The Covid pandemic and the lockdown that entered its 42nd day on Tuesday have adversely affected people’s access to medical care across the country, hindering even the Ayushman Bharat-Pradhan Mantri Jan Arogya Yojana’s (AB-PMJAY) ability to cater to critical patients below the poverty line.
According to data provided by the National Health Authority (NHA), the number of treatments for 825 types of unique critical non-Covid procedures by both private and government facilities across the country dropped over 20 per cent between February and April. The number of procedures performed in these packages came down to 1,51,672 from 1,93,679 during this two-month period.
Within this, cancer-related procedures dropped around 57 per cent between February and April; cardiology by 76 per cent and procedures in obstetrics and gynaecology were down nearly 26 per cent.
Emergency room packages requiring less than 12 hours of stay also dipped around 33 per cent between February and April. These procedures have been grouped into 21 categories and other procedures in this list include general surgery and medicine, urology and neurosurgery.
Fear and lockdown are keeping patients away. But once easing begins, they will return to hospitals for key procedures. This is expected to add to the burden if the Covid curve continues to steepen.
Even when it comes to respiratory symptoms identified with Covid-like symptoms, procedures by both government and private healthcare facilities dropped by nearly 80 per cent, according to separate preliminary National Health Authority (NHA) data.
This when the government’s flagship healthcare scheme had expected its empanelled private hospitals to shoulder the burden of treatments like dialysis and chemotherapies. These trends also assume significance amid fears that easing of lockdown will spike case count and stretch the healthcare system.
Over 21,300 hospitals are empanelled with AB-PMJAY, including Apollo Hospitals Enterprise and HCG in Andhra Pradesh, HCG and Wockhardt Hospital in Maharashtra, Paras Global Hospital in Bihar, and Sir Ganga Ram and Medanta the Medicity in Delhi NCR. Private facilities account for 51 per cent of AB-PMJAY’s overall treatment.
“While our total daily treatments have gone down by more than 50 per cent, essential treatments like dialysis and chemotherapy have only gone down by 10-20 per cent,” said Indu Bhushan, CEO, NHA and AB-PMJAY. “This is some consolation, but we were actually expecting them to increase because many of the government facilities are not providing them at the moment. The private hospitals empanelled with us should have been able to take over,” he added.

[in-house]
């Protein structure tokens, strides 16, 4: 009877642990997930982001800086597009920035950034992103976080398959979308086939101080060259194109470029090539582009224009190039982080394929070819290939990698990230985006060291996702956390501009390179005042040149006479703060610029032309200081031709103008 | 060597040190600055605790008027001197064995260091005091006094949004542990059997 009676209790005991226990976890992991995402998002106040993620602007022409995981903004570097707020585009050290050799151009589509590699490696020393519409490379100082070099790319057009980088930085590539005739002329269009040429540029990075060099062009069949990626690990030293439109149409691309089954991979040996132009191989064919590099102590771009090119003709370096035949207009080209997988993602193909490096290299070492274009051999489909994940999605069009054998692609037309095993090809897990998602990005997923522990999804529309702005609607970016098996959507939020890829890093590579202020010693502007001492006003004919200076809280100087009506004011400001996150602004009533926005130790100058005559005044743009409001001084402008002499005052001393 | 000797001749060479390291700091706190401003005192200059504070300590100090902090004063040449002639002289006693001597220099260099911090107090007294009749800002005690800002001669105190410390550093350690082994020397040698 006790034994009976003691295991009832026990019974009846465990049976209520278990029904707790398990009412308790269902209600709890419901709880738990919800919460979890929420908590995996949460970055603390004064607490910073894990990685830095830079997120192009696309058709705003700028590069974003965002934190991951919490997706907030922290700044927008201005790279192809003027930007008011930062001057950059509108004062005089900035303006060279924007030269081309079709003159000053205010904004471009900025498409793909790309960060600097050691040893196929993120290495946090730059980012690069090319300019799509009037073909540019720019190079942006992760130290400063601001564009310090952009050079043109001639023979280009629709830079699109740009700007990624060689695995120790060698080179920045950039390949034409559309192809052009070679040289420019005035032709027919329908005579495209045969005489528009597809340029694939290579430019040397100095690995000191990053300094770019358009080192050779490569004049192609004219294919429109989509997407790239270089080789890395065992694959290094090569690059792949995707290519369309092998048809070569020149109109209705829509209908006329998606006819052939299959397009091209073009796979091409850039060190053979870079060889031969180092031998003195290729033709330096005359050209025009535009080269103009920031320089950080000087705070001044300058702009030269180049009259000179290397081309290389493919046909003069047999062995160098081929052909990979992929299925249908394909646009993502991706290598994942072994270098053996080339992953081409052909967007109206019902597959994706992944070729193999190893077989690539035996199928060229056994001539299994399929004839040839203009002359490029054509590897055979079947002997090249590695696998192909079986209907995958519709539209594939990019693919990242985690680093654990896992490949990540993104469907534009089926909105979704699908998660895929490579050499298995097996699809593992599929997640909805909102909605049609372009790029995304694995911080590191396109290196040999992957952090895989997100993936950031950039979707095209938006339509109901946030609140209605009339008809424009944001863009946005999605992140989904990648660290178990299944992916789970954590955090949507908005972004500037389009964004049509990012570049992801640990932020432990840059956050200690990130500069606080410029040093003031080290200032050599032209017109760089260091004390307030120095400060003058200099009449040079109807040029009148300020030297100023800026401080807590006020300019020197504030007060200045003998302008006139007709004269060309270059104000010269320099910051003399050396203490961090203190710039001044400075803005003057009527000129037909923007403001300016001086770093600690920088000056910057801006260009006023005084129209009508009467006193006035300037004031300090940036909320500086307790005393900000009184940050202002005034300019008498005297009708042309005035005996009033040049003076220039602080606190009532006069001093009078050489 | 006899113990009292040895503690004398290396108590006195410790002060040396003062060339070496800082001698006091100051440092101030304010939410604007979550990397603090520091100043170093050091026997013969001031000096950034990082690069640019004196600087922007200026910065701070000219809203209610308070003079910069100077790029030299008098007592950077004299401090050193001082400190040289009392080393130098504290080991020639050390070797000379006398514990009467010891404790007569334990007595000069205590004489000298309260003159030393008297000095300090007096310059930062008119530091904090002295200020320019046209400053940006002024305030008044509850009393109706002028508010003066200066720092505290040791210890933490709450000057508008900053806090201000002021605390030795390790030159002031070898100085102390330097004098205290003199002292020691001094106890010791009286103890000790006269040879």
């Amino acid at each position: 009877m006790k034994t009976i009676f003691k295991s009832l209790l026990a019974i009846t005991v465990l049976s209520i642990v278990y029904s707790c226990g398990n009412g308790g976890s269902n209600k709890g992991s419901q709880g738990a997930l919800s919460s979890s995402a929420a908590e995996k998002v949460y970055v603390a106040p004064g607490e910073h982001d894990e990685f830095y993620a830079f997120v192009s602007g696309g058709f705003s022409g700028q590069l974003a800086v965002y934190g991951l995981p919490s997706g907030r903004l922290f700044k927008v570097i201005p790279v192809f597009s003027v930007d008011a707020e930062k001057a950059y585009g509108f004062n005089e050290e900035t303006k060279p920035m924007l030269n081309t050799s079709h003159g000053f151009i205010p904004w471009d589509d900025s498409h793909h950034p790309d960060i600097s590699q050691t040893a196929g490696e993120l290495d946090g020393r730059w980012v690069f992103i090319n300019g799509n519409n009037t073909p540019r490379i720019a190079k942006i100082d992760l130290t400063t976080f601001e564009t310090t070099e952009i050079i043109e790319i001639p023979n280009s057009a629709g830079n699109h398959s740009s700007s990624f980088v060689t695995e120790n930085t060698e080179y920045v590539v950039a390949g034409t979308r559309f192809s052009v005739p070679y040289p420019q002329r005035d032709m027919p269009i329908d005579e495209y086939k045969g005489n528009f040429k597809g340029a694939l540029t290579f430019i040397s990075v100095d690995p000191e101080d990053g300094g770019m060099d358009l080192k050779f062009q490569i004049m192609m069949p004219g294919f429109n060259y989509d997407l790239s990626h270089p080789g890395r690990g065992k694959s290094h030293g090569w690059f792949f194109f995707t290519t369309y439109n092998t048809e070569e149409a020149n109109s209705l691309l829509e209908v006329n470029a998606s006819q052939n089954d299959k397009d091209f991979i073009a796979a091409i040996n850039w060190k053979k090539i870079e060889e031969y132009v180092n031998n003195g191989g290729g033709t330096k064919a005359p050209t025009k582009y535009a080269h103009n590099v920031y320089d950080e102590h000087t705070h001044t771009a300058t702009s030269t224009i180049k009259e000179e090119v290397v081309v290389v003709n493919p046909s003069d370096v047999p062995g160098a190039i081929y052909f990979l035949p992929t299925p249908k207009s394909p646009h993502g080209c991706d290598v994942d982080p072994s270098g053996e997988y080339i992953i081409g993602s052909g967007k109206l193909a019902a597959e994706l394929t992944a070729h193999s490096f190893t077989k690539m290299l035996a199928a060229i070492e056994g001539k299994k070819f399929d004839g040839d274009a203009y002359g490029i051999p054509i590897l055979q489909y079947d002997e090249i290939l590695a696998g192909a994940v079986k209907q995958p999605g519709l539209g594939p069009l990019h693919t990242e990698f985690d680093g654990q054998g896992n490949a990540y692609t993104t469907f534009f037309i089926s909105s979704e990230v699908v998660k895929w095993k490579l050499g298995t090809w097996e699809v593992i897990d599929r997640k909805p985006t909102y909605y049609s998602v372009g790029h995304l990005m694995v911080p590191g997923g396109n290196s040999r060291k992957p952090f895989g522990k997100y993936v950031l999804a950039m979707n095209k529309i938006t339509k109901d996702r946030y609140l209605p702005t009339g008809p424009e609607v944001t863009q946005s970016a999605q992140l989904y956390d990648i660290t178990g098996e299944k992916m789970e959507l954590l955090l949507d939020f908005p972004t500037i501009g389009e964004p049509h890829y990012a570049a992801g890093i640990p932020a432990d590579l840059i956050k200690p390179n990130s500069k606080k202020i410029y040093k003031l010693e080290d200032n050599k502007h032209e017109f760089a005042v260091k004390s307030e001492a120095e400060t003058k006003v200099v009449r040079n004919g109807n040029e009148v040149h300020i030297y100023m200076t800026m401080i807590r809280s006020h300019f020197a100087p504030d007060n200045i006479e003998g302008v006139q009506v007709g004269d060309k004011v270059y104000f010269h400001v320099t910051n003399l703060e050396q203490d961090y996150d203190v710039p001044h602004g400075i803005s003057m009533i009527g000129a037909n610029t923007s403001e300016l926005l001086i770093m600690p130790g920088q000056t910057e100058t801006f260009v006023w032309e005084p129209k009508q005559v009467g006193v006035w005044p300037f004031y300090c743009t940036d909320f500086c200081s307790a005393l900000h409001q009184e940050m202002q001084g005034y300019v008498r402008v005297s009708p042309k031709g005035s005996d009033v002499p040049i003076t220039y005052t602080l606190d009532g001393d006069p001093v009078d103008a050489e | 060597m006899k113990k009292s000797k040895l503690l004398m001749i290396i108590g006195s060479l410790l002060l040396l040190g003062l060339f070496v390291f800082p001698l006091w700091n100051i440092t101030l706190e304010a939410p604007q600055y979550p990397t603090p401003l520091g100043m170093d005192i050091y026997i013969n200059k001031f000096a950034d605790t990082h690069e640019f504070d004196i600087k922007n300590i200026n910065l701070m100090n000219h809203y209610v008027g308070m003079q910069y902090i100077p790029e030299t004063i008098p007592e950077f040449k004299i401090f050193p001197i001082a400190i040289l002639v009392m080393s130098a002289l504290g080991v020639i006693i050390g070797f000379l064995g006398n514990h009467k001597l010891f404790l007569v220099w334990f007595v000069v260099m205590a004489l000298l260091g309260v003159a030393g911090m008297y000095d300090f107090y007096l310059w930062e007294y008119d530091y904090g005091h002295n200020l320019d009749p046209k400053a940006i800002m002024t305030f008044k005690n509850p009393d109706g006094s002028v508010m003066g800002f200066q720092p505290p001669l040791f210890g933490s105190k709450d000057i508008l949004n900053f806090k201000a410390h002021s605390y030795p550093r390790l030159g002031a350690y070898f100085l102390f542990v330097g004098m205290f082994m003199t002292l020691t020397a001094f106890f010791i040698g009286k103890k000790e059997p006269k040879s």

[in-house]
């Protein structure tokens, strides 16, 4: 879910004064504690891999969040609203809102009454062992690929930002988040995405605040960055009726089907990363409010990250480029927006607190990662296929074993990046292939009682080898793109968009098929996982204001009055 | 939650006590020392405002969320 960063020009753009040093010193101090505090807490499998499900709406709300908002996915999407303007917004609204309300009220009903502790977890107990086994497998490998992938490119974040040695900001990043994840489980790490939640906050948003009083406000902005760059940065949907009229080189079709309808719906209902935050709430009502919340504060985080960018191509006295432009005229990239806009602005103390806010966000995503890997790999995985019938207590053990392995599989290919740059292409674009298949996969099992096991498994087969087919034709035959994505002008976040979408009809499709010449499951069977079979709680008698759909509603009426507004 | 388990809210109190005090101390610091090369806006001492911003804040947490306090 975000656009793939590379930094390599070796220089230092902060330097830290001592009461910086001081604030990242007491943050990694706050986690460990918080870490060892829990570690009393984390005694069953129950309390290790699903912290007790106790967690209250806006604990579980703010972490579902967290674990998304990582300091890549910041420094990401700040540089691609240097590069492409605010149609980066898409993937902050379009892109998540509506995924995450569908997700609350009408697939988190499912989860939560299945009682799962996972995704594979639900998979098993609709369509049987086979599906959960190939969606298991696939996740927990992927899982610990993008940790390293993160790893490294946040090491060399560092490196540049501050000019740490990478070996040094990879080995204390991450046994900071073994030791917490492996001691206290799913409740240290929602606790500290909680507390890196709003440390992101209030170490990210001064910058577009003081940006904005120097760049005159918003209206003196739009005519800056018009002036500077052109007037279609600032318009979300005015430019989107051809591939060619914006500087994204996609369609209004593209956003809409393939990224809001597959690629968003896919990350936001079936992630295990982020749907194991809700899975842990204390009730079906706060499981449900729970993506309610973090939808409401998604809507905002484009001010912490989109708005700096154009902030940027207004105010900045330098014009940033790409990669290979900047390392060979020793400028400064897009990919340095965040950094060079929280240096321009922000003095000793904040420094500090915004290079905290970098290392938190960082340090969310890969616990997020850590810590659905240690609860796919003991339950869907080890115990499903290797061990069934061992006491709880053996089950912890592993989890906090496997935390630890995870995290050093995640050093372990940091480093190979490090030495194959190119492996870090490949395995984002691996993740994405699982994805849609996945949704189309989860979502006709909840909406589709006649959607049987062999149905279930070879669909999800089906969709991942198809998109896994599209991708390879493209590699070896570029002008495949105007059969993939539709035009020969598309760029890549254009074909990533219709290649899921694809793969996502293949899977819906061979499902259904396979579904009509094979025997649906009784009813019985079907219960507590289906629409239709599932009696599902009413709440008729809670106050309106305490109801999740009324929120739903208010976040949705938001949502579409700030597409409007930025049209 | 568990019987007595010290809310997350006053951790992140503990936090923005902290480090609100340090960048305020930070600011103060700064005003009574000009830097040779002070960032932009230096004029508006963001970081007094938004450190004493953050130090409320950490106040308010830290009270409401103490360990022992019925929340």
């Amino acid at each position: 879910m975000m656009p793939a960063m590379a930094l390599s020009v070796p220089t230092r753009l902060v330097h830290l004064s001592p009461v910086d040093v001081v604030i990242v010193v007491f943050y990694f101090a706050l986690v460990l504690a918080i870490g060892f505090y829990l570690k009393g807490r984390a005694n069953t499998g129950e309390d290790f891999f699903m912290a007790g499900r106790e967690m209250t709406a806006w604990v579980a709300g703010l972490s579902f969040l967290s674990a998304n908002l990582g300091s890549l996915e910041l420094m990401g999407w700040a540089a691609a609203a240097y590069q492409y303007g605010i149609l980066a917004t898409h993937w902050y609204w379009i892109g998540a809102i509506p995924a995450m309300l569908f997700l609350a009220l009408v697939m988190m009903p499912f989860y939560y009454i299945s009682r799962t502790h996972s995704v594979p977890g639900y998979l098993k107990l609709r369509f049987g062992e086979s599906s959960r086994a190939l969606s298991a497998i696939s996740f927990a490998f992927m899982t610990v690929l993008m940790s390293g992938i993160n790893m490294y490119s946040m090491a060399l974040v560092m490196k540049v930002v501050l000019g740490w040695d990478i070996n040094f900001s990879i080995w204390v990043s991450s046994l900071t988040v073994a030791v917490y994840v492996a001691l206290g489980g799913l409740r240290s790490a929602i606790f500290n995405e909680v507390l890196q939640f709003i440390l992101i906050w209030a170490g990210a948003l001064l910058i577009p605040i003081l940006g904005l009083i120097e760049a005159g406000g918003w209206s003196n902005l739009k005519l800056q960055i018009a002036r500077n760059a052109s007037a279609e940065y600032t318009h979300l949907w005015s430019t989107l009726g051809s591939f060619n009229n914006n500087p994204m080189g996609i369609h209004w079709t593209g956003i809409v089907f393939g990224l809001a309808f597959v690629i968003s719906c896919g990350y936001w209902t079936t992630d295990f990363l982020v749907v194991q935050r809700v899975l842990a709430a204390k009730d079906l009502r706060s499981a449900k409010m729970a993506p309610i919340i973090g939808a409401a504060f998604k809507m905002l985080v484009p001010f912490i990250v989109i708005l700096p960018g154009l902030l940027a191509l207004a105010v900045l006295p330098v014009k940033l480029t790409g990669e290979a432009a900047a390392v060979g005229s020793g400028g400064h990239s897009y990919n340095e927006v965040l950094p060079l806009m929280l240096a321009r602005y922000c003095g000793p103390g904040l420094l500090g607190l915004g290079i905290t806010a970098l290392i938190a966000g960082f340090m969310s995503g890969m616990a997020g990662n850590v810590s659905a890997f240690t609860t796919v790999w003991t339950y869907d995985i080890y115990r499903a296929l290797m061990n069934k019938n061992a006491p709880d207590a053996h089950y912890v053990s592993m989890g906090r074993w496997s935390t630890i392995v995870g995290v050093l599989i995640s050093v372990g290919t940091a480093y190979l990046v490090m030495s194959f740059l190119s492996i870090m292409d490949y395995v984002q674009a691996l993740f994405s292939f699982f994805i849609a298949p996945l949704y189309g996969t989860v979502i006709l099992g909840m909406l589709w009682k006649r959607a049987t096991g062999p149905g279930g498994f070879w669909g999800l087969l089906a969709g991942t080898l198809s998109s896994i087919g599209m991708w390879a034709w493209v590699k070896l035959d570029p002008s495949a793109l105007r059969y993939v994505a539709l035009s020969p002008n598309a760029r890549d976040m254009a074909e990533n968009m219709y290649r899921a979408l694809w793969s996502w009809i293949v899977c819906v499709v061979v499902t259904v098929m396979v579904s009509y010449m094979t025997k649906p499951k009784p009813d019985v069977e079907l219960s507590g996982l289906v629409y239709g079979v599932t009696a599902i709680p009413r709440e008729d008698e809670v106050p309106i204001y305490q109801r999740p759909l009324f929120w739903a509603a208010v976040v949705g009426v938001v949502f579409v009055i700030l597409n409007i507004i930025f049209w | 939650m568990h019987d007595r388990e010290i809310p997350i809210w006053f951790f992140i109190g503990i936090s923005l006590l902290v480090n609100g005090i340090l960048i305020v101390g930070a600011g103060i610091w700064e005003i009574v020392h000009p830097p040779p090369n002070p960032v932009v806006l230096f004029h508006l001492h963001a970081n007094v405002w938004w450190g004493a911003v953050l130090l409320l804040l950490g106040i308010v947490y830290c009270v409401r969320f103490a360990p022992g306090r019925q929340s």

But the sharp drop in procedures is also attributed to the fact that many private hospitals shut down during the lockdown.
“Treatment for some of these non-Covid cases is critical in a population like ours. Around 70 per cent of critical treatment like dialysis and chemotherapies were being provided by the private sector. Now we need to continue those operations,” said Bhushan. “This is the time that the private sector should be looking at a welfare maximisation model and not a profit maximisation model. Hopefully this will happen,” he had told The Indian Express.
The drop in treatment of respiratory ailments is also evident in the numbers. Severe Acute Respiratory Illnesses (SARI) and Influenza Like Illness (ILI) treatment at private healthcare facilities dropped about 76 per cent between the month of February up to April 27, nearly as much as the 81 per cent drop witnessed in these procedures by public facilities in the country, according to NHA.
“It is too soon to tell why public facilities are also witnessing a similar drop in SARI and ILI cases, but one reason could include the fear of patients to step out of their houses during this time. Some hospitals may also have reduced their operations,” said Bhushan.
“There is fear. Unlike in the West, here people do not go to the hospital on their own… All such patients want to avoid that hospitalisation for now as they fear that hospitals are the epicentres of infection,” said the CEO of a Bihar-based private hospital.
The NHA is still in the process of collating data on COVID procedures, for which it had announced reimbursement early in April. According to Bhushan, there is yet to be an uptick in private facilities claiming these reimbursements.
“We are not sure why more hospitals have not come forward when PMJAY is footing the bill for Covid-19 testing and treatment, but it is still early days, so we are expecting participation to increase,” Bhushan said.
At the same time, the NHA expects to bridge this gap by bringing more private healthcare facilities on board using its Hospital Empanelment Module (HEM)-Lite system to temporarily fast track approvals for empanelments during the pandemic.
Since then, the body has seen hospitals “trickling” in. As of May 4, the NHA has empanelled 53 hospitals, mostly from Assam, Uttar Pradesh, and Chhattisgarh. The NHA has also approved new hospitals for empanelment through the regular mechanism — 857 from states like Karnataka, Gujarat, Uttar Pradesh, Tamil Nadu, Rajasthan and Chhattisgarh.
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